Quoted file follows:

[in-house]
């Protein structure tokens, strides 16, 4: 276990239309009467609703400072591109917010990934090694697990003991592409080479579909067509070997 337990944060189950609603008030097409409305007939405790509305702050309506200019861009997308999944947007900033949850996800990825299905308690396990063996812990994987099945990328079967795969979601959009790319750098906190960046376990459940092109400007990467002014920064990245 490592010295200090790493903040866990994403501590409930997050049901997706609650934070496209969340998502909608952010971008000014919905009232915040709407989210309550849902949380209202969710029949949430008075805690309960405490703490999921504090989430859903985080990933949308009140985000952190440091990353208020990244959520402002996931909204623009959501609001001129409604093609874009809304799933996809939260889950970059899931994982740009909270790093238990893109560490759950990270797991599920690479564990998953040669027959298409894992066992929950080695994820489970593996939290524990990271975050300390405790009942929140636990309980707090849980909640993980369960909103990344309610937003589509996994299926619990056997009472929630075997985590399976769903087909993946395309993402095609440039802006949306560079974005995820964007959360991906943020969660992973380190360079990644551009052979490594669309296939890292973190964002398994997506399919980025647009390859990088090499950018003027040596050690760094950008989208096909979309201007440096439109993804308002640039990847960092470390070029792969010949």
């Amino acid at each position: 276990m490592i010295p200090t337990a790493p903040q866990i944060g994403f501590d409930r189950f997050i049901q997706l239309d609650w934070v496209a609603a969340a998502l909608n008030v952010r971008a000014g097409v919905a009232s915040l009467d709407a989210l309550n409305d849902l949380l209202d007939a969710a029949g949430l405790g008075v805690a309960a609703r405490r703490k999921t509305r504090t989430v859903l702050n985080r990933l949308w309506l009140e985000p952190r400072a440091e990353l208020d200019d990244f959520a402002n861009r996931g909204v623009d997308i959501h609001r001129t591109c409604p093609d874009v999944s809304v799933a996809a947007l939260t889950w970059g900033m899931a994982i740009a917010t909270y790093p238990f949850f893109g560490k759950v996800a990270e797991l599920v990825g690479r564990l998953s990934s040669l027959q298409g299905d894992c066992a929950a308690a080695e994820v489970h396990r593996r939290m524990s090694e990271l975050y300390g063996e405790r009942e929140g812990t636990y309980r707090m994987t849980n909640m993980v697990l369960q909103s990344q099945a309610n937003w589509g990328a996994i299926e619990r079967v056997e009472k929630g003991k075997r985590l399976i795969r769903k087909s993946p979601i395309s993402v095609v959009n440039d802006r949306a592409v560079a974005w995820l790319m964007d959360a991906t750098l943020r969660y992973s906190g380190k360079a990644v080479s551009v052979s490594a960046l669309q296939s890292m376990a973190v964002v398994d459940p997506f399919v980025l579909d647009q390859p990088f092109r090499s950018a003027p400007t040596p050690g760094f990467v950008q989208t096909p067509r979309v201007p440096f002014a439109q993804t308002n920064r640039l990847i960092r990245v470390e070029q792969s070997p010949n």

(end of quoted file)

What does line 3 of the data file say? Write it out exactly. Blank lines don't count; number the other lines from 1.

């Amino acid at each position: 276990m490592i010295p200090t337990a790493p903040q866990i944060g994403f501590d409930r189950f997050i049901q997706l239309d609650w934070v496209a609603a969340a998502l909608n008030v952010r971008a000014g097409v919905a009232s915040l009467d709407a989210l309550n409305d849902l949380l209202d007939a969710a029949g949430l405790g008075v805690a309960a609703r405490r703490k999921t509305r504090t989430v859903l702050n985080r990933l949308w309506l009140e985000p952190r400072a440091e990353l208020d200019d990244f959520a402002n861009r996931g909204v623009d997308i959501h609001r001129t591109c409604p093609d874009v999944s809304v799933a996809a947007l939260t889950w970059g900033m899931a994982i740009a917010t909270y790093p238990f949850f893109g560490k759950v996800a990270e797991l599920v990825g690479r564990l998953s990934s040669l027959q298409g299905d894992c066992a929950a308690a080695e994820v489970h396990r593996r939290m524990s090694e990271l975050y300390g063996e405790r009942e929140g812990t636990y309980r707090m994987t849980n909640m993980v697990l369960q909103s990344q099945a309610n937003w589509g990328a996994i299926e619990r079967v056997e009472k929630g003991k075997r985590l399976i795969r769903k087909s993946p979601i395309s993402v095609v959009n440039d802006r949306a592409v560079a974005w995820l790319m964007d959360a991906t750098l943020r969660y992973s906190g380190k360079a990644v080479s551009v052979s490594a960046l669309q296939s890292m376990a973190v964002v398994d459940p997506f399919v980025l579909d647009q390859p990088f092109r090499s950018a003027p400007t040596p050690g760094f990467v950008q989208t096909p067509r979309v201007p440096f002014a439109q993804t308002n920064r640039l990847i960092r990245v470390e070029q792969s070997p010949n």